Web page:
Saturday, August 15, 2009

Idiosyncratic Generalizations from Munich to Tokyo

Today is Shūsen kinenbi, "Commemoration of the End of the War Day." Both Prime Minister Aso Tarō and Democratic Party of Japan leader Hatoyama Yukio have pledged to stay away from Yasukuni Shrine today. Of the members of the Cabinet, only Minister of State for (deep breath) Science and Technology Policy, Food Safety and Consumer Affairs Noda Seiko has promised to pay a visit to the shrine -- though as a private citizen, not as minister.

Japanese woman in kimono, as imagined by the Meissen Porcelain factory, 18th century
From the collection in the Prinzresidenz, Munich, Germany

I was sitting in the breakfast room of the medium-sized, pension-type hotel last week, at the end of a brief trip. I sat facing the wall, taking in the pink tablecloth, the cream jug, the glass and silverware and the array of traditional fare—poppy seed dusted rolls, prosciutto, wurst, big clots of butter, a welter of cheeses, a slice of watermelon—on the plain white plates before me. A hubbub of voices bubbled up from tables nearby – German, of course, but also French, Italian, Russian, English...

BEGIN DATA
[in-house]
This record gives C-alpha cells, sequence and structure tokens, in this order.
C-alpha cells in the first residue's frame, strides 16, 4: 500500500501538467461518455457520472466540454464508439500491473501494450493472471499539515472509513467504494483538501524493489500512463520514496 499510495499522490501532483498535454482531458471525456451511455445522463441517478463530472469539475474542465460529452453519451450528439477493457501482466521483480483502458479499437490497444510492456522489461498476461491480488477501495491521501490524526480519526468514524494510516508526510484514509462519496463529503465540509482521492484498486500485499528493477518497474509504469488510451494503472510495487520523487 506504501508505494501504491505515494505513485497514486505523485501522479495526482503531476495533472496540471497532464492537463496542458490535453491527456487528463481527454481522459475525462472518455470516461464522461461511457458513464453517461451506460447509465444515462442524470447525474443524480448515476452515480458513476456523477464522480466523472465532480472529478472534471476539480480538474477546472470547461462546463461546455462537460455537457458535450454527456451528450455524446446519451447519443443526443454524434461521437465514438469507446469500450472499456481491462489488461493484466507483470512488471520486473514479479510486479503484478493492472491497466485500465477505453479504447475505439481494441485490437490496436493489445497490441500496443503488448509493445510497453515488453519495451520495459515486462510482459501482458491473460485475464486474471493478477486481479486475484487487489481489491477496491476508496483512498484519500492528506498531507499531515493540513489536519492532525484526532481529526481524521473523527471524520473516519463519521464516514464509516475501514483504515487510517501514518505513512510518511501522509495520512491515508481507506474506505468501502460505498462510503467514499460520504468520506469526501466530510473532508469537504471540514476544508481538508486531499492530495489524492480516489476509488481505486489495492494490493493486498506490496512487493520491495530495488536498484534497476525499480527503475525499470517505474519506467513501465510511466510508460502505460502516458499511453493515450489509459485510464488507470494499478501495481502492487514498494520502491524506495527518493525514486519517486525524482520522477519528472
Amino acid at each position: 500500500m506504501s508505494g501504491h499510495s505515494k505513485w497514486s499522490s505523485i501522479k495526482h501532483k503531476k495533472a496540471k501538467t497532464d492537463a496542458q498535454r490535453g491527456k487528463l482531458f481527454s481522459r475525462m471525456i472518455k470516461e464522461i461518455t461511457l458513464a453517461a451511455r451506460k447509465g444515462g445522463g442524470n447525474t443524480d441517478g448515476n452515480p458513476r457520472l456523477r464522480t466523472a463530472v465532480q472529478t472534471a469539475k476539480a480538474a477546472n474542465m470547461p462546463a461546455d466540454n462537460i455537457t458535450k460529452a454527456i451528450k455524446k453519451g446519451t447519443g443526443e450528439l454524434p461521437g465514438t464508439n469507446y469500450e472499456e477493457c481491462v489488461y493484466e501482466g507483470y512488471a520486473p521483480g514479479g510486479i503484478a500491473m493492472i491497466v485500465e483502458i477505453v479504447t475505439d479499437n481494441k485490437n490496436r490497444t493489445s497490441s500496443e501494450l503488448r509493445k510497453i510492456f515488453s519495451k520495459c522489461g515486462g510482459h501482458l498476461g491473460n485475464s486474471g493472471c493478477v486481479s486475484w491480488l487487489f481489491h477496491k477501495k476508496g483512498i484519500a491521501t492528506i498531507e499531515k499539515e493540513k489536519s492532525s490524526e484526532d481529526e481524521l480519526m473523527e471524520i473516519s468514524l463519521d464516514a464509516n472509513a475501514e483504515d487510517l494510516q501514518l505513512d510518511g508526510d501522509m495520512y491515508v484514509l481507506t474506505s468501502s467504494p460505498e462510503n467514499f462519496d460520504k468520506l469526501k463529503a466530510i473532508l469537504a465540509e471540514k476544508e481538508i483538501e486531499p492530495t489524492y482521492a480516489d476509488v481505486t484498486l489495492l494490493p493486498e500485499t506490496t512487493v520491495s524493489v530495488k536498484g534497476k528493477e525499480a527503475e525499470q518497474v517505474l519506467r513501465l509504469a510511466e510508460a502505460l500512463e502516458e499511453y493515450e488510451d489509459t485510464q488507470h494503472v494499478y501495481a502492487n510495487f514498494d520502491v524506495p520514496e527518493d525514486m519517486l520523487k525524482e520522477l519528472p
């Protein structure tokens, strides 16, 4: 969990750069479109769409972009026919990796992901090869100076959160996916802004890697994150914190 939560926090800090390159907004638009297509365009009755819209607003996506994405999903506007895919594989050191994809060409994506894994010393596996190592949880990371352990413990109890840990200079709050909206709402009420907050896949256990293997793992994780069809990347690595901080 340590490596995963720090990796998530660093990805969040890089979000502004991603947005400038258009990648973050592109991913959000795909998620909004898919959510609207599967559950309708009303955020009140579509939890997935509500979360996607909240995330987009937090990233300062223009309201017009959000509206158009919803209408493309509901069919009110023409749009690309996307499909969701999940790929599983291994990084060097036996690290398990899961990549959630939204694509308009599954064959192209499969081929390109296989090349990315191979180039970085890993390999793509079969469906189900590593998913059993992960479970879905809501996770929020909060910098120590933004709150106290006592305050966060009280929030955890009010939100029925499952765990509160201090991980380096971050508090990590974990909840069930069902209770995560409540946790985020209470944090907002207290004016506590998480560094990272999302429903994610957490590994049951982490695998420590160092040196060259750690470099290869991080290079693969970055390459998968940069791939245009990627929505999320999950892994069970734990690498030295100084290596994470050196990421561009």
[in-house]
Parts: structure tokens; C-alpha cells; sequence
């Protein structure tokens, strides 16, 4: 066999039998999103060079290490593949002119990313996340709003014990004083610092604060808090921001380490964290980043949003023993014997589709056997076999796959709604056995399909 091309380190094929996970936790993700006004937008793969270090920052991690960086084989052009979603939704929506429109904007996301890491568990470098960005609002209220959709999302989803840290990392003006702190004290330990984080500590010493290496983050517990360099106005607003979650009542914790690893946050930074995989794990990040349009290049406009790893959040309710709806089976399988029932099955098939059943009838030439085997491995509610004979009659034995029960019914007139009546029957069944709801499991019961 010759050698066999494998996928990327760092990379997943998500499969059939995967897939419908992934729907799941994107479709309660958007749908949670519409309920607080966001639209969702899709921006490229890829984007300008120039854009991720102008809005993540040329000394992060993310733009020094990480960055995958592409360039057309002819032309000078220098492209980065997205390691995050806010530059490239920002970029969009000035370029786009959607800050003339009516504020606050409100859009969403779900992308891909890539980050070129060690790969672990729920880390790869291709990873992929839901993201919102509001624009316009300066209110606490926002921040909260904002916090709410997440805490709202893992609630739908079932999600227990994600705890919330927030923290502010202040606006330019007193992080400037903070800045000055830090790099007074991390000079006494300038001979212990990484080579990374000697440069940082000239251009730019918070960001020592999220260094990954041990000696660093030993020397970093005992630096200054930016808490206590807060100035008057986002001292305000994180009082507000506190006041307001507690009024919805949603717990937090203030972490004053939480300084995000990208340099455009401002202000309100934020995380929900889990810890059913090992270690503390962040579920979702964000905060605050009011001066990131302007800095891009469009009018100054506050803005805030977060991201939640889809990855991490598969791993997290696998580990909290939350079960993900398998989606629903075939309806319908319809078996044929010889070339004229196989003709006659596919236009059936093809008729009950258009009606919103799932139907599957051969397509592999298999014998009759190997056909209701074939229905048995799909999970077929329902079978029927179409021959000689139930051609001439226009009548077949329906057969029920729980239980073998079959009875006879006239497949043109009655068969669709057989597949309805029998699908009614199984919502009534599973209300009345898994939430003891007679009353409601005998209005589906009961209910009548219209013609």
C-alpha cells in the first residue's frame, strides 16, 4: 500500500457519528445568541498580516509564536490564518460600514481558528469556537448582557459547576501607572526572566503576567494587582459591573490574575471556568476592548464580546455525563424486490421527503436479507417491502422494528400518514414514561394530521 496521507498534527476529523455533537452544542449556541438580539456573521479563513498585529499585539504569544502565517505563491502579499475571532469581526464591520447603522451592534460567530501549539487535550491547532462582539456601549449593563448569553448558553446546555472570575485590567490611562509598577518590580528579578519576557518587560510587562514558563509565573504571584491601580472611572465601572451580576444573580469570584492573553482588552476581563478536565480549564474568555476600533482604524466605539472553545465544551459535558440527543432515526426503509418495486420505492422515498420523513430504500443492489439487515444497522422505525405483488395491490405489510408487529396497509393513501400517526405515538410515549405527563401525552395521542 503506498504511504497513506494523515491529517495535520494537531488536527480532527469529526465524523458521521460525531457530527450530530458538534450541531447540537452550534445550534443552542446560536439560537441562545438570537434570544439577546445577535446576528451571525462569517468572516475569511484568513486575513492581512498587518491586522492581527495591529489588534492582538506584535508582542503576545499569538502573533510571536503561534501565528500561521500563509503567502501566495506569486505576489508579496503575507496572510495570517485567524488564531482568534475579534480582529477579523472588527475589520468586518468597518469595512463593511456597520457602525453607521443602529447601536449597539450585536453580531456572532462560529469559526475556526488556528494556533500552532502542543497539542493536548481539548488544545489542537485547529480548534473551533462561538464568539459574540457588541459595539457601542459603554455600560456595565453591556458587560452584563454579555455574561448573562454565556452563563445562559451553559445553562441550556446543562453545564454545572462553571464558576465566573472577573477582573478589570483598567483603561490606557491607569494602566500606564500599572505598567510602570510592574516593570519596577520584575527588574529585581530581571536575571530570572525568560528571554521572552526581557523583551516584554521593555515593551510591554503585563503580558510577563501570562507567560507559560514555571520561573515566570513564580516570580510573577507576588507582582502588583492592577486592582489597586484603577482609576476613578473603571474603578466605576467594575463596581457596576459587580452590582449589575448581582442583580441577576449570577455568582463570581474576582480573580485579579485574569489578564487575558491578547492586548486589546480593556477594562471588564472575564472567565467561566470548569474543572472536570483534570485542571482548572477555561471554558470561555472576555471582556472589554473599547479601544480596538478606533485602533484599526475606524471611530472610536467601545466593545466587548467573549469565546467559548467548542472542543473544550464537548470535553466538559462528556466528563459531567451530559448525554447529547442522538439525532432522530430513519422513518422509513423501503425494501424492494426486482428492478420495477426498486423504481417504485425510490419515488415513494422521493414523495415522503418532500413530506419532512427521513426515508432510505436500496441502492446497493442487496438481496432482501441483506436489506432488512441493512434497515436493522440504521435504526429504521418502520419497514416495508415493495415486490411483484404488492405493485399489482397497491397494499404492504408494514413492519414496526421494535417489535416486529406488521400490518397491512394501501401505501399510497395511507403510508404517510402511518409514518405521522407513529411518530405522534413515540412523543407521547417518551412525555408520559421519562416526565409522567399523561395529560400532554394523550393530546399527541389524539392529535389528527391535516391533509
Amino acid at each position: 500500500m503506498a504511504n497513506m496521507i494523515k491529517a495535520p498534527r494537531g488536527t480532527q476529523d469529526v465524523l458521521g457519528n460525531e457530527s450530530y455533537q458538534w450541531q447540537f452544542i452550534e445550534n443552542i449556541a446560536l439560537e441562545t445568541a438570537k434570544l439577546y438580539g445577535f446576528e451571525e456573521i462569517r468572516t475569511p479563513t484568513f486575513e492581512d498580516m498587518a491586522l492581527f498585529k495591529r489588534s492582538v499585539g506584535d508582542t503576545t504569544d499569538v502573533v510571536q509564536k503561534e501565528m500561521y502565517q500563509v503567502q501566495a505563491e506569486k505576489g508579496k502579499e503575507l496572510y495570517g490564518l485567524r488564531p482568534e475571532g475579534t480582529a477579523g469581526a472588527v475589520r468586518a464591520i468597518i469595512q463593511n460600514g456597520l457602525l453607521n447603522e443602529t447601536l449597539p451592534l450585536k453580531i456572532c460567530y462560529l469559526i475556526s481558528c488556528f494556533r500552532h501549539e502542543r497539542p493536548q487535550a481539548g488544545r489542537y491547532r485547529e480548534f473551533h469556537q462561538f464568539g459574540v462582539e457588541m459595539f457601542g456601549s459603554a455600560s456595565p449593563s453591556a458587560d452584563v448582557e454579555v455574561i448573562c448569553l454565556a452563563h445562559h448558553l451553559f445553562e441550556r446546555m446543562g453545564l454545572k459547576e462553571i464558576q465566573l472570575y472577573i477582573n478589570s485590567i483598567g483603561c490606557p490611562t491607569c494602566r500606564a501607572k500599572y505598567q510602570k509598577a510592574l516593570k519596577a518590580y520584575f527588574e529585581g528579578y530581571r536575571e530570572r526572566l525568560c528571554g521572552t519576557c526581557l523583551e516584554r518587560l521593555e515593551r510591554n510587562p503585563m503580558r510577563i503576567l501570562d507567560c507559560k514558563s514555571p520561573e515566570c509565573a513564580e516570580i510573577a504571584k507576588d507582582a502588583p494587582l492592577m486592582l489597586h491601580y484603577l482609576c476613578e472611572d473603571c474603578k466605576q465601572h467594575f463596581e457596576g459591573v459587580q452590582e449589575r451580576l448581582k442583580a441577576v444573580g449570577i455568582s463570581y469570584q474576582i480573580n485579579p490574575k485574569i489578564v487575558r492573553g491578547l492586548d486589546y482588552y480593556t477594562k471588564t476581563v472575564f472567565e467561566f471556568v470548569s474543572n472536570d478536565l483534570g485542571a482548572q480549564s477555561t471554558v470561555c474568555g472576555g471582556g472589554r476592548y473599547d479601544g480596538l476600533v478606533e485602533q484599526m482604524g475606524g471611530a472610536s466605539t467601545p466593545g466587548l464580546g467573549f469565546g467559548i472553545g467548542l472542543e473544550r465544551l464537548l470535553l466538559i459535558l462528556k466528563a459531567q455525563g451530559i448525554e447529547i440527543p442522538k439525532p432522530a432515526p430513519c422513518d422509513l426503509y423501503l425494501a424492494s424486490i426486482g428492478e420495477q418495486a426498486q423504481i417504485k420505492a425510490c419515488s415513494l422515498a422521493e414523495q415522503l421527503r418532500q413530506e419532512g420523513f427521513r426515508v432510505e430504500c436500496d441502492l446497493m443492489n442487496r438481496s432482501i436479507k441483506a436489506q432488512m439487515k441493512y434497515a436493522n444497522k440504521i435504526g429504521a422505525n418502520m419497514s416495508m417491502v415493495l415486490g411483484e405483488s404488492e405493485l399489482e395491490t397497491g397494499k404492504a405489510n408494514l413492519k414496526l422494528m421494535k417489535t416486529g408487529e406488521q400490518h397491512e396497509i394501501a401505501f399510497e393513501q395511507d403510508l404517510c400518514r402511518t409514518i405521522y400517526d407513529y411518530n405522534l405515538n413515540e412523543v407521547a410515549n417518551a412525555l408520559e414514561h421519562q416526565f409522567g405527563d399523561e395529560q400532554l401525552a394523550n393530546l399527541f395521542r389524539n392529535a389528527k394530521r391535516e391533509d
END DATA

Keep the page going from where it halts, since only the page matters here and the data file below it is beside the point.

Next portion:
I closed my eyes for a while and focused on just the sounds, smells, flavors and textures, listening to the various streams of words swirling around me (the room was small and the tables close together). "If I had come here a century ago," I thought, "and checked into a hotel, this pretty much how it would have been. Some things would be different, of course, details--the cutlery would have been silver plate rather than stainless steel; there would be no kiwi fruit on the top level of the fruit display--but most of the experience would have been just the same. What is going on around me now would be much the same as what a person staying in a Munich hotel a century ago would have been experiencing."

Writ in miniature, this is the European elite's project: a quick skip from the 19th century to the 21st, a collective wishing-away of the 20th Century, a game of "Let's pretend we're civilized...and always have been."